By the end of Saturday, it will be time to begin lying heavily to my son, who is almost three. To be fair, I’ve been lying to him since he was an infant because it’s funny, but he watches the Weather Channel and says, “It’s gonna rain,” in his toddler voice, and I tell him, “That’s ok, because mama and I are going to be here to keep you safe,” which isn’t true.

What I can’t tell him is that his parents can prepare to the very best of their ability—that they have good shutters and a new house built to high safety standards outside of the floodplain—but that if a hurricane decides to kill him, however low the odds, it will. Even a lowly Category 1 storm capriciously spins off little tornadoes that can descend on a random house and tear a family to bits. …


Poynter reprinted Miami Herald reporter Martin Merzer’s “‘Bring pencils’ and 49 other things hurricane pros know”:

— The main thing is, don’t get overly stressed. You have to really work at it to get hurt by a hurricane these days.

— So, above all, remember the first commandment of hurricane coverage: Be careful during and after the storm. Don’t take unnecessary chances. Don’t get hurt. Rewrite gets real annoyed when your screams of pain and other ambient noise from the emergency room inhibit transcription of your dictated notes…

— Go early. Nag your supervisor until he or she sends you early. Early is good — you get a feel for the scene and you make friends before the other reporters ruin everything. Also, online needs fodder early, late, always…

— Plug in and charge everything you have — laptop, cellphone, sat phone, everything — and keep them charged.

— Carry cash, a lot of it. When electricity fails, credit cards become nothing much more than toothpicks.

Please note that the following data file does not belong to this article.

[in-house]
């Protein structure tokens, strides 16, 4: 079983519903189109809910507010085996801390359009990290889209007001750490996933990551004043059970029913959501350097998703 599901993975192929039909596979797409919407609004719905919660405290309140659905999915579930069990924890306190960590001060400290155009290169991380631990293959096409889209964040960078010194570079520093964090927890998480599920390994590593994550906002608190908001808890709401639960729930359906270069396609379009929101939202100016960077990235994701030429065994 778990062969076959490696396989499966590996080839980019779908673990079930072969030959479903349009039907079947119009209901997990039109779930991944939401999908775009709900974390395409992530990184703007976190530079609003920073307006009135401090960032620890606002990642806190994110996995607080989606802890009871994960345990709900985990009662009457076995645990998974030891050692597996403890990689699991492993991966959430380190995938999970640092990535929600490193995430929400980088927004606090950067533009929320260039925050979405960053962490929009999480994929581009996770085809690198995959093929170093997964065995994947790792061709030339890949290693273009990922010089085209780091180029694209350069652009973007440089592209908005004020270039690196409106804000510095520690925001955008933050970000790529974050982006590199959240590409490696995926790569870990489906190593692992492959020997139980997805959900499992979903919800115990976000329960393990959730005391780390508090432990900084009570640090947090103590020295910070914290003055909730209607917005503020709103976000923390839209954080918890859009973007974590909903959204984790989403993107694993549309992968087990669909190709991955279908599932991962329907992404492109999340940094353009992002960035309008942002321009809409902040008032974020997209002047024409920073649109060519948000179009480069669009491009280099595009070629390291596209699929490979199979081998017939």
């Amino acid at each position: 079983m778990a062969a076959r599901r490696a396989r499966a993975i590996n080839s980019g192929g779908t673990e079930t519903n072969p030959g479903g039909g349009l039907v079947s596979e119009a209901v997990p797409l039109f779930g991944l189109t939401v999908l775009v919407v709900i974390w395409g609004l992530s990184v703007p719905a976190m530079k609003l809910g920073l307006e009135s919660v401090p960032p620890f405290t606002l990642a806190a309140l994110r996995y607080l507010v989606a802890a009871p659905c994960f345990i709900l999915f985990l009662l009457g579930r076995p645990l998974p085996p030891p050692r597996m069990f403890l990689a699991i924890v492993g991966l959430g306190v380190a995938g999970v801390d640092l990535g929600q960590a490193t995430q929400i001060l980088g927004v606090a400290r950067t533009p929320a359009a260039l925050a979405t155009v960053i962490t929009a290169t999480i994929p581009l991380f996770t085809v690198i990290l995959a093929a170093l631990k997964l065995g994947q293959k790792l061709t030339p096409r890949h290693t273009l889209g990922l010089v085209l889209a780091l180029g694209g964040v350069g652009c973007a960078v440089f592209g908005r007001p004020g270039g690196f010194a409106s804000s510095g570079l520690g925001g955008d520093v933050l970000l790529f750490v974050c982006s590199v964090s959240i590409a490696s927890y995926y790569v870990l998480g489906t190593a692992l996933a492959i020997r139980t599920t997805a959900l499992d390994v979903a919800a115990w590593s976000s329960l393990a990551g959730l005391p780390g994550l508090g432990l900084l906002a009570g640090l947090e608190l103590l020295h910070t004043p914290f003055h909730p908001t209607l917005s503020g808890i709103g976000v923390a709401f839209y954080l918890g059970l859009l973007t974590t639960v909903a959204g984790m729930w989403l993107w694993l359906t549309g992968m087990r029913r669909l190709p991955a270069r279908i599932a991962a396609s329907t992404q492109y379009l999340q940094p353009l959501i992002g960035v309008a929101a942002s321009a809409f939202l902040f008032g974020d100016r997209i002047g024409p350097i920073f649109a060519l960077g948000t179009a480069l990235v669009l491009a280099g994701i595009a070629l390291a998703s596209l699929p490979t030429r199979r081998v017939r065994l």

— Bring stable rations and plenty of water. Raisins, crackers, cereal bars, etc. Lots and lots of them, and some sports drinks and lots of small bottles of water — a case or more. You’ll need enough for yourself, and they work as friend makers/quote generators if you pass them out to emergency workers and storm victims…

— Don’t stand in standing water. Let the other idiots get electrocuted — we don’t need them anyway. You, we can’t replace because we’re in a hiring freeze. Also, if you die, we need to fill out a lot of messy paperwork.

— Don’t stand outside or drive around during the storm. What’s the point? Most of you aren’t filming anything, and you could get killed and, you know, that hiring freeze again. Just look out the window and tell us what you see and hear and feel…


Florida native Jennine Capó Crucet, in the NYTimes“Miami Always Thinks the Storm Will Turn”:

We are raised not to take them seriously.

It will turn at the last minute, there’s no reason to cancel school, this is just a way for supermarkets to make money: all things I’ve heard, and even said, growing up in Miami.

We wait to put on the shutters until the last minute because it is a pain to take them off later, after the storm makes that last-minute turn. We don’t take them off, not all of them, and that one room in the house is dark for weeks, maybe months. We watch as the storm devastates the countries our families are from and maybe still live in, only to have ourselves — with all our unused resources — spared.

On Wednesday, I read a tweet from a scientist with the National Hurricane Center saying that Hurricane Irma’s size and strength left him at “a complete and utter loss for words.”

I lose my Miami-born-and-bred resolve and send frantic texts to my sister saying she should get out. She assures me that they are prepared, she just needs to pick up steak and baby yogurt for her 10-month-old.

Last year, I missed her baby shower when the threat of a hurricane canceled my connecting flight into Miami. My family thought I should’ve gone for it, that the worst-case scenario was that I’d have to turn back in Atlanta. No, I said, the worst-case scenario is that I get stuck in Miami as a hurricane hits and I can’t get back to Nebraska, where I now live.

This scenario didn’t register for them as a possibility. They said, It’s going to turn just as it always does. In that case, they were right. They’re still angry I missed the baby shower, that I didn’t make the airline fly me toward the storm…